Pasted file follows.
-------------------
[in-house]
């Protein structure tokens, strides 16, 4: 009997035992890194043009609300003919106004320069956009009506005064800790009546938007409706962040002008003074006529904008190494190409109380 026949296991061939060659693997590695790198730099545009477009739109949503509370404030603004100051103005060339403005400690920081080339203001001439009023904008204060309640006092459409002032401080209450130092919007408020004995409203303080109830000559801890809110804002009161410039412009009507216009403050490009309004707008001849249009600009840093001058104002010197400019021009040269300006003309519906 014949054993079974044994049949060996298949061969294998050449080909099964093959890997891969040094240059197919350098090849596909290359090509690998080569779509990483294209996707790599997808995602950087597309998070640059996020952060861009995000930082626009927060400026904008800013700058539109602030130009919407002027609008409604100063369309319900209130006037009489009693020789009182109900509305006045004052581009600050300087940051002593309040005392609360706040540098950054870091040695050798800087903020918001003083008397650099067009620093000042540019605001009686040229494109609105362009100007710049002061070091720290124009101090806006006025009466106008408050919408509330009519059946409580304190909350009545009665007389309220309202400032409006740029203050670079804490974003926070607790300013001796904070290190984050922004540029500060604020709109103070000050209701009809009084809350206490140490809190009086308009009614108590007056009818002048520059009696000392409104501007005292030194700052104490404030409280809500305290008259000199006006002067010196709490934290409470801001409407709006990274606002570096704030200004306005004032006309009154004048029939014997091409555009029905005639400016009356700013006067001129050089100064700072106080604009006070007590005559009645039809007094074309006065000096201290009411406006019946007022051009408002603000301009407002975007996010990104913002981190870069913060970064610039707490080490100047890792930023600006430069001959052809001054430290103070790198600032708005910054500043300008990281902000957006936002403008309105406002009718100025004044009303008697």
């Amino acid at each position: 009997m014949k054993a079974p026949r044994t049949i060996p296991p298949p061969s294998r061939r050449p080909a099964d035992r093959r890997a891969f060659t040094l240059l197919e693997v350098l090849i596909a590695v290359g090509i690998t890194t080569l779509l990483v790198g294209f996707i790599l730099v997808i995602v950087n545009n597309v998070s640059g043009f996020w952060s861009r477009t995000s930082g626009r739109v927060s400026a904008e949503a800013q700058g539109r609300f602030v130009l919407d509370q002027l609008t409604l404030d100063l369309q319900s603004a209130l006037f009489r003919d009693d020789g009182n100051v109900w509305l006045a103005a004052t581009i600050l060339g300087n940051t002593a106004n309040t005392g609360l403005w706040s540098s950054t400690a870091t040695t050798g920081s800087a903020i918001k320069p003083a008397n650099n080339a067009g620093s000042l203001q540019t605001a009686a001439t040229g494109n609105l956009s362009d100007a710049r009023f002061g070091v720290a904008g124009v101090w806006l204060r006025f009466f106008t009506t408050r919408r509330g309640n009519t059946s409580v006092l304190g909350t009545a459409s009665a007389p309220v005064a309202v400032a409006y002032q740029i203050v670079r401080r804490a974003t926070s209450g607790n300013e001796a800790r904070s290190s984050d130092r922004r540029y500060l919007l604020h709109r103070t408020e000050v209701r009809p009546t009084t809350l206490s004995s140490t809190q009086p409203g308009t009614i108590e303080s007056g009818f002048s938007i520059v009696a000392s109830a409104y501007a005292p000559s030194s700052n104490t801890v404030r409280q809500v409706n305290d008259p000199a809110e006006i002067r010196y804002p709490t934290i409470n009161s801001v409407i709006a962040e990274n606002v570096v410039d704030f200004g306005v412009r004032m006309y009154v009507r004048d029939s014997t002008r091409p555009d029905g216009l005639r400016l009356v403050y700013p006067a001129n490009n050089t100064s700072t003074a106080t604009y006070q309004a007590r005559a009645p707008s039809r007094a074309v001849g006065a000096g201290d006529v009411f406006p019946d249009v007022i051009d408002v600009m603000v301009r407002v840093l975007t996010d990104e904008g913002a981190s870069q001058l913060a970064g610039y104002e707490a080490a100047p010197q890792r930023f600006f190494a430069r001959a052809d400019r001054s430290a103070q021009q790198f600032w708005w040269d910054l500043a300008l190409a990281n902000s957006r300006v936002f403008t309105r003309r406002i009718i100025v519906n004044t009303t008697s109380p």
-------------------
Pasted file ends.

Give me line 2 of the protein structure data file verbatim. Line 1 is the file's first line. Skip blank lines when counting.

């Protein structure tokens, strides 16, 4: 009997035992890194043009609300003919106004320069956009009506005064800790009546938007409706962040002008003074006529904008190494190409109380 026949296991061939060659693997590695790198730099545009477009739109949503509370404030603004100051103005060339403005400690920081080339203001001439009023904008204060309640006092459409002032401080209450130092919007408020004995409203303080109830000559801890809110804002009161410039412009009507216009403050490009309004707008001849249009600009840093001058104002010197400019021009040269300006003309519906 014949054993079974044994049949060996298949061969294998050449080909099964093959890997891969040094240059197919350098090849596909290359090509690998080569779509990483294209996707790599997808995602950087597309998070640059996020952060861009995000930082626009927060400026904008800013700058539109602030130009919407002027609008409604100063369309319900209130006037009489009693020789009182109900509305006045004052581009600050300087940051002593309040005392609360706040540098950054870091040695050798800087903020918001003083008397650099067009620093000042540019605001009686040229494109609105362009100007710049002061070091720290124009101090806006006025009466106008408050919408509330009519059946409580304190909350009545009665007389309220309202400032409006740029203050670079804490974003926070607790300013001796904070290190984050922004540029500060604020709109103070000050209701009809009084809350206490140490809190009086308009009614108590007056009818002048520059009696000392409104501007005292030194700052104490404030409280809500305290008259000199006006002067010196709490934290409470801001409407709006990274606002570096704030200004306005004032006309009154004048029939014997091409555009029905005639400016009356700013006067001129050089100064700072106080604009006070007590005559009645039809007094074309006065000096201290009411406006019946007022051009408002603000301009407002975007996010990104913002981190870069913060970064610039707490080490100047890792930023600006430069001959052809001054430290103070790198600032708005910054500043300008990281902000957006936002403008309105406002009718100025004044009303008697």